FIRE CITY: END OF DAYS (2015)
Directed by Tom Woodruff Jr.
A group of demons living in an apartment block fall hungry when the misery of humans disappears overnight, replaced with successful, happy, upbeat individuals. Convinced another demon is responsible for the human’s emotional change and not a virus, demon Vine sets out to expose the infiltrator and restore the status quo to the apartment.
FIRE CITY: END OF DAYS is a strange creature. Instead of taking time to establish itself, it throws the viewer headfirst into an already bustling apartment building where slowly, over the course of the film, we begin to understand just who these demons are and what they want. However, I’d be lying if I said their existence on planet Earth was ever fully explained as it remains to be an undivulged mystery, for some unknown reason.
The story focuses on demon Vine and how he keeps his fellow demons “fed” whilst keeping the balance in the apartment building. Word from interpreter demon Cornelia, who acts as a medium to the human contingent who see her and all other demons in human form, forewarns trouble brewing. After dreaming, something which demons never do, Vine (Tobias Jelinek from Hocus Pocus) awakens to find all the humans happy and content with peaceful lives – a harsh contrast to their lives days before. Blaming their previous selves for being ill, the humans go about their new daily lives with utter glee which results in the disruption of balance. For demons to thrive, humans must experience sadness, hate and misery. To continue living, the demons must turn the smiles into frowns and cause upset, anger and heartache for the humans else risk killing the human race and each other.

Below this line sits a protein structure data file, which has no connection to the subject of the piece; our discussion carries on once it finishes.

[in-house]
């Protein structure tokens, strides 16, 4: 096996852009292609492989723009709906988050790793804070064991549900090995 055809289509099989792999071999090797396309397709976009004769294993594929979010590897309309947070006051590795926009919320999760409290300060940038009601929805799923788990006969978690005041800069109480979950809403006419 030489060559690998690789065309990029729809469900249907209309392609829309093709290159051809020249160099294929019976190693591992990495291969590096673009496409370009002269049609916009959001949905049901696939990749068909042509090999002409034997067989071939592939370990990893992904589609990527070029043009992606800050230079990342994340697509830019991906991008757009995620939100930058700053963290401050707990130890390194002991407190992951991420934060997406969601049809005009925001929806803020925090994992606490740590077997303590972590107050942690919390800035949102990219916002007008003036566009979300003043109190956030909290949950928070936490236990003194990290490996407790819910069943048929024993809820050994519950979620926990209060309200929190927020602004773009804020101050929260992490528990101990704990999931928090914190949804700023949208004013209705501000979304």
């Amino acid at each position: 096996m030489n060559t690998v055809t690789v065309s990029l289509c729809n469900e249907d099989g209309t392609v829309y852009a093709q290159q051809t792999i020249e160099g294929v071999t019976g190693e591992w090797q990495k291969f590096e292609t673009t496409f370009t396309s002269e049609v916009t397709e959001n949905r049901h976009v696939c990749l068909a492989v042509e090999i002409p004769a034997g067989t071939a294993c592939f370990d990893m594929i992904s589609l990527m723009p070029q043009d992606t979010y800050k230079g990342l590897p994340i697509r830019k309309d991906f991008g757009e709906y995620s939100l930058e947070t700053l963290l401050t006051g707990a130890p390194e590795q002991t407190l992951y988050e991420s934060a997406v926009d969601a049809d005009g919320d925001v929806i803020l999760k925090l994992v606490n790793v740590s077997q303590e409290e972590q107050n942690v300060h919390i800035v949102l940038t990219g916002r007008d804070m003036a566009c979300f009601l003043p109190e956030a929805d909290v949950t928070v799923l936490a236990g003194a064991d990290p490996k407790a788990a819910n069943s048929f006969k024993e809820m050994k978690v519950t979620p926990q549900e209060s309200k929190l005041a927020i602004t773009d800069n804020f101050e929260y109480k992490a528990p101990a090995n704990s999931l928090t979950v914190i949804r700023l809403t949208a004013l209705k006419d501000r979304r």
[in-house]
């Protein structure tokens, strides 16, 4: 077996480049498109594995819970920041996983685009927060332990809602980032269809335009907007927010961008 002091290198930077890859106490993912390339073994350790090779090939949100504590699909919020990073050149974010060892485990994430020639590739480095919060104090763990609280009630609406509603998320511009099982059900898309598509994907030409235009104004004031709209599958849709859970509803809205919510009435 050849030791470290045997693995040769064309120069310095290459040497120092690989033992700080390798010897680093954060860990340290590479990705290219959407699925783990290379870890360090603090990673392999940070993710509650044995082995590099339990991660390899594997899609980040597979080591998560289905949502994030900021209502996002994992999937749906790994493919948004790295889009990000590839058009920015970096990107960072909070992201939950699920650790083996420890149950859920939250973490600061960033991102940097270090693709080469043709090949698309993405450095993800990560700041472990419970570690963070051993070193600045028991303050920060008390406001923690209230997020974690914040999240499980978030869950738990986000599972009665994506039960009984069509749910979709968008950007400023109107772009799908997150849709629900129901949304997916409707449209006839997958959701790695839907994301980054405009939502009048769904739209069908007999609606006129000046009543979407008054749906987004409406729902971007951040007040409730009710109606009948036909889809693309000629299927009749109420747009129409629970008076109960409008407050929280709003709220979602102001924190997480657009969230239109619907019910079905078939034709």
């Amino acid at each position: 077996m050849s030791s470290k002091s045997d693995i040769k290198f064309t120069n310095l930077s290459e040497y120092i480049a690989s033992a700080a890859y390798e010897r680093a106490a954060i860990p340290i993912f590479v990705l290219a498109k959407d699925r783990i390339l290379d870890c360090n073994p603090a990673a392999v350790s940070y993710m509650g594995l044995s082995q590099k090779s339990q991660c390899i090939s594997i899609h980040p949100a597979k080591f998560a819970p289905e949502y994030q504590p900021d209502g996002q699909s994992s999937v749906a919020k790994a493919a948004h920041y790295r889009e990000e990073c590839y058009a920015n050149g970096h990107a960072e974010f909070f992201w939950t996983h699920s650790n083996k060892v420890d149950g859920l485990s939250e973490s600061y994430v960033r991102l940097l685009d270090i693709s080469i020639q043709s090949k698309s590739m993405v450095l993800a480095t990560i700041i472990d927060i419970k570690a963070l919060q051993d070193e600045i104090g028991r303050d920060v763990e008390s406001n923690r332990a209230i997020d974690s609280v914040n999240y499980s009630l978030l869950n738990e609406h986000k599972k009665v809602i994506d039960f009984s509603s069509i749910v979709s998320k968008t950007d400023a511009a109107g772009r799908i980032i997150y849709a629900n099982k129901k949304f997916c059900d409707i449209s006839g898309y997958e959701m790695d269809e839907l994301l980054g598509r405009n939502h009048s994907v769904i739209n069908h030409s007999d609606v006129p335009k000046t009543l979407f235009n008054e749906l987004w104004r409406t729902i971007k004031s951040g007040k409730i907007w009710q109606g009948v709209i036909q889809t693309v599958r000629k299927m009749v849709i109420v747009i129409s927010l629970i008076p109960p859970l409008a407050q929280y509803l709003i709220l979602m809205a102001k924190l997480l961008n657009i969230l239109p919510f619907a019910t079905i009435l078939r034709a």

There’s a gritty noir-esque element to FIRE CITY: END OF DAYS in its style. The grimy location and scenario of a young girl about to be raped by her wicked step-father is enough to turn anyone’s stomach and that’s just the opening scene. The storyline here is very subtle though and never really expands into much detail which can be a little frustrating particularly when scenes drag along with barely any insight. Whilst that aspect of the movie may frustrate, what will capture viewers is the practical make-up FX and masks which the demons adopt. Using only a whisper of CGI where necessary, the majority of the demonic creations are real with fantastic applications applied to their faces and hands, something which has become a rarity in movies over the years. Unfortunately though, this practical FX wonderland isn’t enough to clarify the stubborn story which often drags its feet through the sombre setting.
I suspect FIRE CITY: END OF DAYS will gain cult appeal due to its style but overall the characters and story could benefit from clarity and depth as the plot meanders through its 100 minute running time.